Metamorphosis by Franz Kafka

Topics: Existentialism, The Metamorphosis, Franz Kafka Pages: 6 (2244 words) Published: March 12, 2011
Metamorphosis is an illustrious short story, which manifests Kafka’s complex character, his beliefs, and real-life dilemmas. It highlights the existentialist credo by elucidating the quandaries faced by an individual in the face of absurdity. Kafka critiques the impersonal and materialistic society around us, which mitigates individualism, restricts freedom, and engenders alienation. A whirlwind of redundancy and absurdity pose Gregor with an identity crisis. Initially, his individuality is tethered by social obligations where as in due course, he is socially marginalized by virtue of his outrageous appearance. Either way, he is isolated. By means of this clock, my oral presentation aims to chart Gregor’s progress through life, which essentially follows a circular trajectory. I will begin by explaining some of the key ways in which Kafka portrays non-fictitious concepts with stark clarity…

Kafka vividly manifests abstract canons using an array of literary devices. The lack of causality is conspicuous, which symbolizes the superfluity of existence. Furthermore, Kafka employs a medley of extended metaphors to assist him with conceptualization; Gregor’s diminutive human room delineates the extent of his freedom, food represents familial relationships and hunger the thirst for social connections. Color imagery is adopted to symbolize the depth of Gregor Samsa’s state of cognizance, while kinesthetic imagery is used as a touchstone to measure the degree of Gregor’s freedom. Owing to his submissiveness, Gregor’s life follows a circular trajectory, which in technical jargon is forced individualism. Also circular motion lacks a decisive direction, which suggests that Samsa is unable to achieve self-actualization. Hence to represent such characteristics, the diction employed connotes redundancy and compliancy. Other than Kafka’s nonchalant tone, the text’s innate irony is rather gripping; even though Samsa surpasses a monumental metamorphosis, in actuality, his life returns to status quo.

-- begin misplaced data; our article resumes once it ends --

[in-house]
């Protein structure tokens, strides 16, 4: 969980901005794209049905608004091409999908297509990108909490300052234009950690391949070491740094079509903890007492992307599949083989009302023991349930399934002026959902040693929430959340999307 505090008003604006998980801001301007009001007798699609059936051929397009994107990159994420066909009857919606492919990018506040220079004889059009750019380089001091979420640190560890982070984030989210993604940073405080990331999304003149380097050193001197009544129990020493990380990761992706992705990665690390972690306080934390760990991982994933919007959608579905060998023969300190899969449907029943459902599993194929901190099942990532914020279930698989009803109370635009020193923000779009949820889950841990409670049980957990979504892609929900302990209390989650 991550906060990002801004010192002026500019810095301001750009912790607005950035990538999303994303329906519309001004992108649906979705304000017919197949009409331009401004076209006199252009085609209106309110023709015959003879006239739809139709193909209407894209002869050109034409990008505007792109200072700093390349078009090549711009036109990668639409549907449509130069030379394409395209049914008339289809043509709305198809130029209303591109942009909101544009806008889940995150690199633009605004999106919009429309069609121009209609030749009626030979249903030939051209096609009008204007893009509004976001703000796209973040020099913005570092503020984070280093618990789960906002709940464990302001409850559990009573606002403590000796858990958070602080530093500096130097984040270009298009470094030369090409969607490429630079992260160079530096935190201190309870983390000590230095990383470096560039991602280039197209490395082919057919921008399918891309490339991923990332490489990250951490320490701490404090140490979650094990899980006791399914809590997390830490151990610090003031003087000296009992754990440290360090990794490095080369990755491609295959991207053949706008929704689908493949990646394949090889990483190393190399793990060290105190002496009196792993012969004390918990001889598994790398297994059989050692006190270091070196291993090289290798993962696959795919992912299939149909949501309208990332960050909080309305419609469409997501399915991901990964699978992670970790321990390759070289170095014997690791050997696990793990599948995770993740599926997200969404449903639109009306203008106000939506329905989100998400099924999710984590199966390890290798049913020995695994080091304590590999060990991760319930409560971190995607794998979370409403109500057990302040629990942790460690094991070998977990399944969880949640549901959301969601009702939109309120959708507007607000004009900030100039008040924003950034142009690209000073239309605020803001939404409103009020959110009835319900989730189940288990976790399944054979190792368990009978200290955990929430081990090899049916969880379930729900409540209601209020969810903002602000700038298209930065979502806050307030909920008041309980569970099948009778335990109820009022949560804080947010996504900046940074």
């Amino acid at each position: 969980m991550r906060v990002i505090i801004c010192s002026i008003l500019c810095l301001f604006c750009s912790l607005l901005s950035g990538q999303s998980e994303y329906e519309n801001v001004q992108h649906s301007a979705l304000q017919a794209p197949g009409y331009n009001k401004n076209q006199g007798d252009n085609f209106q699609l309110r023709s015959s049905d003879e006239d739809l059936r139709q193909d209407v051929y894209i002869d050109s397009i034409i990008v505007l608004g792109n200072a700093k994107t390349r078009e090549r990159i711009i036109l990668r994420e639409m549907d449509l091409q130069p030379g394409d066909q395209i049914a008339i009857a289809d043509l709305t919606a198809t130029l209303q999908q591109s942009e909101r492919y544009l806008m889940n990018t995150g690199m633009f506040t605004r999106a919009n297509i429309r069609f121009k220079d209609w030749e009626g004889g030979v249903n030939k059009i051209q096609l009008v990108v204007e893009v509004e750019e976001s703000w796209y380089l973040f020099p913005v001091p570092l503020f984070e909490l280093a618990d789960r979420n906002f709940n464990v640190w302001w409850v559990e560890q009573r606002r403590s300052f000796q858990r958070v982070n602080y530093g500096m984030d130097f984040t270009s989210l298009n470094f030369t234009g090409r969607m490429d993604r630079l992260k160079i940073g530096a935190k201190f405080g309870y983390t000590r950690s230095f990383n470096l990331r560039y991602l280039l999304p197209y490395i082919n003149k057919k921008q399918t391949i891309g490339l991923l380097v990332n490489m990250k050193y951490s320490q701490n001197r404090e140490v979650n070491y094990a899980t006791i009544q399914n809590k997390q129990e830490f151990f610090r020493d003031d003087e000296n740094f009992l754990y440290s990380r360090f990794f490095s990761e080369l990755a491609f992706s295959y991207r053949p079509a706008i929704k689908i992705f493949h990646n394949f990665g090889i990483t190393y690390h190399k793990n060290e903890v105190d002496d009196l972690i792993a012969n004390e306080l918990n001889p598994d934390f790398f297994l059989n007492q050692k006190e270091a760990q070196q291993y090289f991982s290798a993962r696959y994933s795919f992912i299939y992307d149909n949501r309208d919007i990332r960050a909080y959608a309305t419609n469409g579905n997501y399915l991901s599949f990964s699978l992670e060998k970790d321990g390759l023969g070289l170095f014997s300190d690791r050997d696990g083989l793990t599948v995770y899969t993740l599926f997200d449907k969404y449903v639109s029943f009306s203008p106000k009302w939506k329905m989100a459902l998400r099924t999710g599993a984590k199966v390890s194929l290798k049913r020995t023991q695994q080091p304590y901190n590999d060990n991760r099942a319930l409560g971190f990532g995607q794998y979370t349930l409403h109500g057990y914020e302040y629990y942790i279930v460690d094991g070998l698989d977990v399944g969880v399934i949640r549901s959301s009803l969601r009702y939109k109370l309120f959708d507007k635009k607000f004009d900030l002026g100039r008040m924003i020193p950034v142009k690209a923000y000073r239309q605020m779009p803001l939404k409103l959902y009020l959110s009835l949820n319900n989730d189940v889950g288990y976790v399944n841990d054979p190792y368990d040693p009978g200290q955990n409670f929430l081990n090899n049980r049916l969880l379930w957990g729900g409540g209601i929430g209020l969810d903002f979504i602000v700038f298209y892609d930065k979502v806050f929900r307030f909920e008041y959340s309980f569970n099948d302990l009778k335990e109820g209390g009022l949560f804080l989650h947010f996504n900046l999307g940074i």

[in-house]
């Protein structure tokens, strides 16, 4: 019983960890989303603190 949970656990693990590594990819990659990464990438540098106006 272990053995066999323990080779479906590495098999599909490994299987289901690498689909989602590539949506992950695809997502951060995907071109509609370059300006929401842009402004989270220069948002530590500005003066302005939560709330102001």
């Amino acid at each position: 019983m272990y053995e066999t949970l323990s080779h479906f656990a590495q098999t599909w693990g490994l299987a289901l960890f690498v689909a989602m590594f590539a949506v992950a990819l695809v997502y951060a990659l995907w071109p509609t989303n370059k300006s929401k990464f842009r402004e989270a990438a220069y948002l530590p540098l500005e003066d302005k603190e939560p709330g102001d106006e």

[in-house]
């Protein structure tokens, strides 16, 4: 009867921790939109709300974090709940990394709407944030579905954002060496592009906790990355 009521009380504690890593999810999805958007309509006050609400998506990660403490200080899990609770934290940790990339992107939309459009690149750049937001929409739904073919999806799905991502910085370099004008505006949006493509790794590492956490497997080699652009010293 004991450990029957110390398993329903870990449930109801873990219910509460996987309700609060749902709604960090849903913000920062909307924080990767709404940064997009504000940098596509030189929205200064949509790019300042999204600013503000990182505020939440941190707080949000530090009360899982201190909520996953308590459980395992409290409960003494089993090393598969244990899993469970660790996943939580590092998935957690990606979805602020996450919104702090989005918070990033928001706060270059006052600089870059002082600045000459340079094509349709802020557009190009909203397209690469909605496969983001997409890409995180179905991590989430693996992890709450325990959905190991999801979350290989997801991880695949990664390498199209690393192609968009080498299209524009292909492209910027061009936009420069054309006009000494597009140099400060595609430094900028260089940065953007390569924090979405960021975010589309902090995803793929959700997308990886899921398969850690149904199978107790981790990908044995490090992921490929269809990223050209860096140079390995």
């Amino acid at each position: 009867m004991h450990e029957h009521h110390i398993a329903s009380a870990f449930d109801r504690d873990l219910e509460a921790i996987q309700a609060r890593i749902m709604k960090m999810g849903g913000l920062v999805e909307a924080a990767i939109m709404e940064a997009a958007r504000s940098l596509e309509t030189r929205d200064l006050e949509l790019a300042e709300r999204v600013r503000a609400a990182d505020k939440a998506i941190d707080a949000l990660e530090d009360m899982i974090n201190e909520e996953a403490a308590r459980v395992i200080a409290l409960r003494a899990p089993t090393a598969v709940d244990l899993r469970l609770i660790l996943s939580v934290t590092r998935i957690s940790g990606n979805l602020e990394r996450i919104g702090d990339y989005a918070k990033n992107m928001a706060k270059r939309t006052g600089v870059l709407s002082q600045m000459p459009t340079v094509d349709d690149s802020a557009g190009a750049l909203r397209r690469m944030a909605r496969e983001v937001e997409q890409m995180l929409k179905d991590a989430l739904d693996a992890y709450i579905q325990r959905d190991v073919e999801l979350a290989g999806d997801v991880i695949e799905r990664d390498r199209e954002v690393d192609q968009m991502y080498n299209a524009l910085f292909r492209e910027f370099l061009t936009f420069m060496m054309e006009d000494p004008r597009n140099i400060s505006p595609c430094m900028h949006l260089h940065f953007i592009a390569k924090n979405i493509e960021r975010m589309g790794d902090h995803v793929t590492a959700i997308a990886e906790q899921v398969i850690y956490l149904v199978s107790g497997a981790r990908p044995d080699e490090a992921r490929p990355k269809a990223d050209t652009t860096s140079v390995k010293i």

Sartre embodied the essence of existentialism where “existence precedes essence.” Originally, Gregor was an impotent travelling salesman whose worth was calculated in fiscal terms. Fettered by familial obligations, his identity was vanquished, which ensnared him into a vicious cycle of submissiveness; he even says, “I am in a jam, but I will work myself out of it.” Gregor possessed locomotive freedom, but lacked individualistic leeway. By six o’clock, Gregor has transformed into a giant insect; “When Gregor Samsa awoke one morning from troubled dreams, he found himself changed into a monstrous cockroach in bed.” The stark absence of exclamation marks and hyperboles disconcerts the reader who is informed about Gregor’s acquiescence of life’s inanity. At this stage, Gregor is in a nebula; from half past six to quarter to seven, he ruminates about futile issues while planning his next step. The questions that perturb him are recurrent and “baseless”, illuminating his indecisive nature; he oscillates from complaining about his grueling occupation that has “no continuity, and no affection” to contemplating about how he must get out of bed; “Whatever I do, I mustn’t loaf around in bed.” Words such as “dense, morning fog” irradiate Gregor’s obscure state of realization. Furthermore, Gregor’s physical struggles illuminate his emotional weariness; Gregor was unable to control his numerous, feeble legs and saw “no possibility of brining any order or calm to their randomness,” and “however vigorously he flung himself to his right he kept rocking on to his back.” Gregor’s continual efforts are ineffectual. Kafka’s use of symbolism where physical mastery corresponds to Gregor’s freedom of choice manifests Kafka’s literary wit and ability to represent a metaphysical change in concrete terms, which substantiates its gradual occurrence. Ironically, the story’s first real climactic scene commences when the Chief Clerk visits Gregor’s residence to enquire...
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